In high school, I was worried about a lot. I was worried about getting good grades, getting into college, finding new and inventive ways to make myself known to my crushes. I was worried about track meets and my performance in them; I was worried about an upcoming test. I was worried that my shirt was too wrinkled and that I had forgotten to do my homework. I was worried about the ending of the Mayan Calendar on December 21, 2012.

I was not worried about getting shot.

The mass shooting at Sandy Hook Elementary School on December 14, 2012 took place during my senior year of high school. It was the first time I realized danger could be breathing down your neck, completely unbeknownst to you. But, like a lot of people I think, we believed – prayed, hoped against hope – that this was an anomaly. That what happened in Sandy Hook could not – would not – happen again. I remember President Barack Obama reading out the names of the victims, his voice steadily breaking down but remaining holy and baritone.

Unfortunately, as the years have passed, what happened in Sandy Hook was not an anomaly. It was one chapter in a book of alarming trends – lone gunmen with semiautomatic assault rifles wreaking havoc, death and terror upon unsuspecting communities. I remember the massacre in Pulse Nightclub in Orlando – the then-largest massacre in modern United States history with 49 people, many queer and of Latinx descent, dead. That number was surpassed on October 1, 2017 with the Las Vegas massacre, leaving 59 dead.

Every time, it followed the same pattern. Horror as the event and aftermath unfolded. Offerings of “thoughts and prayers” sent out by legislators. Calls from civilians and Democrats alike to change gun control laws, met by claims of “politicizing tragedy.” If I go to my grave never hearing “politicizing the tragedy” again, it will be too soon. And eventually, we move on – whether at the hands of another tragedy or another political scandal or time and space from the blast.

“Thoughts and prayers” sticks nauseatingly in my ears as it becomes more and more clear that lawmakers will do nothing to change gun control laws. They will twist the request, claiming that it is an affront and an attack on law-abiding citizens. They will cite the Second Amendment, they will say that the answer is more guns, more weaponizing. The lines in the sand will become deeper and deeper, carving up innocent people along the way.

Even as I’m writing this, the survivors of the shooting at Marjory Stoneman Douglas High School in Parkland, Florida are being attacked and derided on social media for calling for gun control. Commentators like Tomi Lahren and politicians like Ted Cruz and Marco Rubio falsely claim that the survivors do not want gun control, only to be flatly disproved by the actual survivors.

If this were a bombing, the response would be different. It’s gruesome to say, but it’s true. If the shooter were Muslim, or a person of color, the response would be different. But there is something about this particular combination – white, young, male; semiautomatic weapon – that does not elicit the appropriate response. And it’s becoming increasingly clear that there will never be the appropriate response.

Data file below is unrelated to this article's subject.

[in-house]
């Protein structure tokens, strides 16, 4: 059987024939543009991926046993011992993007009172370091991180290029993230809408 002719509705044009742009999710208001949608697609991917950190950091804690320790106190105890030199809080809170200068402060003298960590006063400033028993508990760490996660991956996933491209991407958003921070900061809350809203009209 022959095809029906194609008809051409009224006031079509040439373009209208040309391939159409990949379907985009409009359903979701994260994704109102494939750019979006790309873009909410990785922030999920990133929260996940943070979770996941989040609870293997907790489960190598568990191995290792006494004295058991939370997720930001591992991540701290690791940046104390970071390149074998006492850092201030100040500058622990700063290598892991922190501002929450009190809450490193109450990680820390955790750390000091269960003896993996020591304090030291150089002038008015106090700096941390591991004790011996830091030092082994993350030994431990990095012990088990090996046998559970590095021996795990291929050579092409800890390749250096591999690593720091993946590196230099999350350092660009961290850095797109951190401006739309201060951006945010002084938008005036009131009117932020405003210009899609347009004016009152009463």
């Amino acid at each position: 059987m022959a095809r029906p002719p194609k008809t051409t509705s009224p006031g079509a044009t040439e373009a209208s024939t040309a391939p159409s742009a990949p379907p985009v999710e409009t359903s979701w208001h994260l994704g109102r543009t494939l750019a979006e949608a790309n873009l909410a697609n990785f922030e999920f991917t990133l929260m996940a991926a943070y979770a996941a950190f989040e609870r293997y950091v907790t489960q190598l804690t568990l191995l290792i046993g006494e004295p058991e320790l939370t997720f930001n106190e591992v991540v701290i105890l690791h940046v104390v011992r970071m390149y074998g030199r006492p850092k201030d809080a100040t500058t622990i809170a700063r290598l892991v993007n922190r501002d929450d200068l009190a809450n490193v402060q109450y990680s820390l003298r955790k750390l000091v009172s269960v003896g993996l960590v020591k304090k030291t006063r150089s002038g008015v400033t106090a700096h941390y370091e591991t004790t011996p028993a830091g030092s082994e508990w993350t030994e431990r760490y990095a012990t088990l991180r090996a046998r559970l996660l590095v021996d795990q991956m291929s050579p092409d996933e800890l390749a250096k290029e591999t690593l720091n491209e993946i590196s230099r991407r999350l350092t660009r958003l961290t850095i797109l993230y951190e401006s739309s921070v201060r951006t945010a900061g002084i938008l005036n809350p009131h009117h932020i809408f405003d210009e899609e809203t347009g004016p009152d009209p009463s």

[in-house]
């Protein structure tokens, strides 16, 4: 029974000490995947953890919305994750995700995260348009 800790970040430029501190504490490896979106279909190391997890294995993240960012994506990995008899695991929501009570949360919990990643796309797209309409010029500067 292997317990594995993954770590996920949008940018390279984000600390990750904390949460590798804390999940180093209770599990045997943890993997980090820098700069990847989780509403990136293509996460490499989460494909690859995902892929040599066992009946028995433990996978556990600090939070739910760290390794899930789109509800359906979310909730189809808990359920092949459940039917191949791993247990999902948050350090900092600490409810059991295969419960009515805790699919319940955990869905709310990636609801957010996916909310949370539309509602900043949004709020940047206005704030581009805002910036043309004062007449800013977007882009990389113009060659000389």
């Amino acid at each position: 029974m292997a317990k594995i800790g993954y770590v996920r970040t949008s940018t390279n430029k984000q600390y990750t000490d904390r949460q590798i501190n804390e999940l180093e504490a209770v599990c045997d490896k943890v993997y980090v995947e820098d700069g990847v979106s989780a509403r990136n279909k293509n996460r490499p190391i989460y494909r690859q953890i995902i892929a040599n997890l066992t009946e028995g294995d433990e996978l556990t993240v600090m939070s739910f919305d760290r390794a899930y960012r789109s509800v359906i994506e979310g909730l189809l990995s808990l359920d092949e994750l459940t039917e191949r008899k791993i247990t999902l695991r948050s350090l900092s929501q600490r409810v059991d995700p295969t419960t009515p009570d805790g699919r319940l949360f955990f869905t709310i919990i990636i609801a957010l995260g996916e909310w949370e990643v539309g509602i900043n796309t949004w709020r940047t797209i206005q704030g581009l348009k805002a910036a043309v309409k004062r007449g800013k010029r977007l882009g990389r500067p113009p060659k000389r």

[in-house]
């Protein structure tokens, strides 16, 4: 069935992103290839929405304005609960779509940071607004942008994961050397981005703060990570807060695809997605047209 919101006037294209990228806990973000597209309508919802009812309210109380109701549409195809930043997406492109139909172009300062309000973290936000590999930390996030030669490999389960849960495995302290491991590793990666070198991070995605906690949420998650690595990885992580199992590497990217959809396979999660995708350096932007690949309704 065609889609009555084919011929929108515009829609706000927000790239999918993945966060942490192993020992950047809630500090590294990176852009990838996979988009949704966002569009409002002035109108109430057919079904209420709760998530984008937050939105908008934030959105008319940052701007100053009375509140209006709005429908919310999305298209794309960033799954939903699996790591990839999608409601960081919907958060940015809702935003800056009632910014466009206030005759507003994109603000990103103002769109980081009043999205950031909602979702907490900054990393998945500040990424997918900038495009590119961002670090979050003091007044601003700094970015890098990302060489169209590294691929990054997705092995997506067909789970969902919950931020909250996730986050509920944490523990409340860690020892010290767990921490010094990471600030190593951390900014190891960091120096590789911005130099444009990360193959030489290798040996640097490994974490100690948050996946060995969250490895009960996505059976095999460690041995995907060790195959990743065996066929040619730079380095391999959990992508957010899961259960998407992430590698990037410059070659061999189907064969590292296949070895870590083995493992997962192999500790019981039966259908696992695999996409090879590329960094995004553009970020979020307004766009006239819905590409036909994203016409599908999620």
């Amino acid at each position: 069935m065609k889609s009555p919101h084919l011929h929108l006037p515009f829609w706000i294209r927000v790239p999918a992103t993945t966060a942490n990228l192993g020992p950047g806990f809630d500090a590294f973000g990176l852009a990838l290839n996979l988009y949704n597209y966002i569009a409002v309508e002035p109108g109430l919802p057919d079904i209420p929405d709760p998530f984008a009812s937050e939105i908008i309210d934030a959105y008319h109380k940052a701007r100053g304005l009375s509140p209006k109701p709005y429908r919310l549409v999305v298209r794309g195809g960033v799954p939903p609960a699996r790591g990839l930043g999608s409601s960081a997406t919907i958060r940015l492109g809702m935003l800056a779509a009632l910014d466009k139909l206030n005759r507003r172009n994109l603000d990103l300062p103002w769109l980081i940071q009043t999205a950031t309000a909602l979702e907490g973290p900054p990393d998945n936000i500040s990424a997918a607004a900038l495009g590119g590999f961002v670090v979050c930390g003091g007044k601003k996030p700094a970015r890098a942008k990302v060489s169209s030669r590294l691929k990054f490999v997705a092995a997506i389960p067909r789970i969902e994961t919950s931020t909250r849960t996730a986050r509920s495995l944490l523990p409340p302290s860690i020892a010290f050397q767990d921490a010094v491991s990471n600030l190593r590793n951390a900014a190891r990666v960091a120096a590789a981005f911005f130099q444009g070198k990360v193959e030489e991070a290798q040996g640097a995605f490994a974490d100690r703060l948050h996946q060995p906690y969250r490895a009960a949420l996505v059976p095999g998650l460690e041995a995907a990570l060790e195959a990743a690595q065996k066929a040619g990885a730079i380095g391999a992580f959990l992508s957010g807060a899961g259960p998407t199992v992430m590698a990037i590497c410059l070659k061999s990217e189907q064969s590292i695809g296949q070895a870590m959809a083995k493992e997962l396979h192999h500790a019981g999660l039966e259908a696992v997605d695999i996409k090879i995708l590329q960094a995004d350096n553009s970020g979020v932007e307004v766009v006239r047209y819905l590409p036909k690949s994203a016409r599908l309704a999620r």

And why is that? Why is it that when teens started eating Tide Pods, there was a response within the month? That we have to take off our shoes at airports because of one man tried to ignite explosives hidden in his shoes? Why is it that the party that holds such strong beliefs, often on marriage rights, freedom of speech, abortion and personal property, has such a lax response?

It is because, in part, the National Rifle Association has a chokehold on the Republican politicians in power. It’s easy enough to look up which politicians have accepted funds and donation from the NRA, and to see how they respond and react to these tragedies.

Those donations, however great or small, are worth more, we’ve seen, than people’s lives. Because Sandy Hook was not enough. Orlando was not enough. Las Vegas was not enough. It has not been enough to incite action.

Despite it all, I have to hope against hope that this time will be different. It will be different, in part, because of the #MeToo movement. Because we are in a period of change, where the voices of the disenfranchised and oppressed are forceful enough to make change. Because the mighty totems of power that once held the status quo in check have begun to topple. Because we are getting tired of the cloying sympathies that evaporate within seconds.

This goes beyond party lines; this goes beyond those grooves drawn in the sand. There are ways to limit and curtail the purchase and possession of semiautomatic weapons without infringing upon the rights of law-abiding citizens.

It cannot, and should not, be up to citizens to prevent these tragedies. It is not, as President Trump said, the fault of bystanders to proactively recognize and stop shooters – something even the FBI failed to do. This conversation should not be about the red herring of mental health, as it so often becomes. It should not be about fear-mongering or the blame game. It should be, and must be, about active reform.

Kids should not be worried about getting shot during class. They should not, as the Washington Post reported, have to bring bullet-proof vests “just in case.” They should be allowed to be kids; they should not have to die, should not have to bury peers, should not have to leave parents and friends and goals behind.

This will not get better; this will not diminish. This trend will continue. This does not end until we change how we react.

For everyone affected in Parkland, Florida, I’m sorry that you’re going through this. I am so sorry that we did not do enough. But we will. Because we have to.


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